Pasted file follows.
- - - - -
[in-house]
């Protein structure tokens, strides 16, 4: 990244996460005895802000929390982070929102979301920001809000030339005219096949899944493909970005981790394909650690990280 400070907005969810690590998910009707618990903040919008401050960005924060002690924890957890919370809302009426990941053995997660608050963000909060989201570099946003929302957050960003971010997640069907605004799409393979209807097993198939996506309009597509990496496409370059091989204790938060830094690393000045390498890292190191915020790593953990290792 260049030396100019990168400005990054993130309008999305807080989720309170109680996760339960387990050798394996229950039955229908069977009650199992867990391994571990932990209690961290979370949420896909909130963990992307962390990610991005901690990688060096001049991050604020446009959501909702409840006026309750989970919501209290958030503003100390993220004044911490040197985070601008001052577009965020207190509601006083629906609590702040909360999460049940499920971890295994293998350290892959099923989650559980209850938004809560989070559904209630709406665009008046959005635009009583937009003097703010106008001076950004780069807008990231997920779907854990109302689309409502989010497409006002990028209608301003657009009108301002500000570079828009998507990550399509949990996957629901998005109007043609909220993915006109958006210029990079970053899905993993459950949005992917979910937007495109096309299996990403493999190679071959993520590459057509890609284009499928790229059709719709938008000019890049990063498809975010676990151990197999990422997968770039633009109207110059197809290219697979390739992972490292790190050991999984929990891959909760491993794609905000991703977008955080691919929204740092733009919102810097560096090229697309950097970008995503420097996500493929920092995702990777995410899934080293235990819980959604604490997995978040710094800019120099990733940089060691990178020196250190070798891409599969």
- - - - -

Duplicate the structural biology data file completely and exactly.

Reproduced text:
[in-house]
């Protein structure tokens, strides 16, 4: 990244996460005895802000929390982070929102979301920001809000030339005219096949899944493909970005981790394909650690990280 400070907005969810690590998910009707618990903040919008401050960005924060002690924890957890919370809302009426990941053995997660608050963000909060989201570099946003929302957050960003971010997640069907605004799409393979209807097993198939996506309009597509990496496409370059091989204790938060830094690393000045390498890292190191915020790593953990290792 260049030396100019990168400005990054993130309008999305807080989720309170109680996760339960387990050798394996229950039955229908069977009650199992867990391994571990932990209690961290979370949420896909909130963990992307962390990610991005901690990688060096001049991050604020446009959501909702409840006026309750989970919501209290958030503003100390993220004044911490040197985070601008001052577009965020207190509601006083629906609590702040909360999460049940499920971890295994293998350290892959099923989650559980209850938004809560989070559904209630709406665009008046959005635009009583937009003097703010106008001076950004780069807008990231997920779907854990109302689309409502989010497409006002990028209608301003657009009108301002500000570079828009998507990550399509949990996957629901998005109007043609909220993915006109958006210029990079970053899905993993459950949005992917979910937007495109096309299996990403493999190679071959993520590459057509890609284009499928790229059709719709938008000019890049990063498809975010676990151990197999990422997968770039633009109207110059197809290219697979390739992972490292790190050991999984929990891959909760491993794609905000991703977008955080691919929204740092733009919102810097560096090229697309950097970008995503420097996500493929920092995702990777995410899934080293235990819980959604604490997995978040710094800019120099990733940089060691990178020196250190070798891409599969």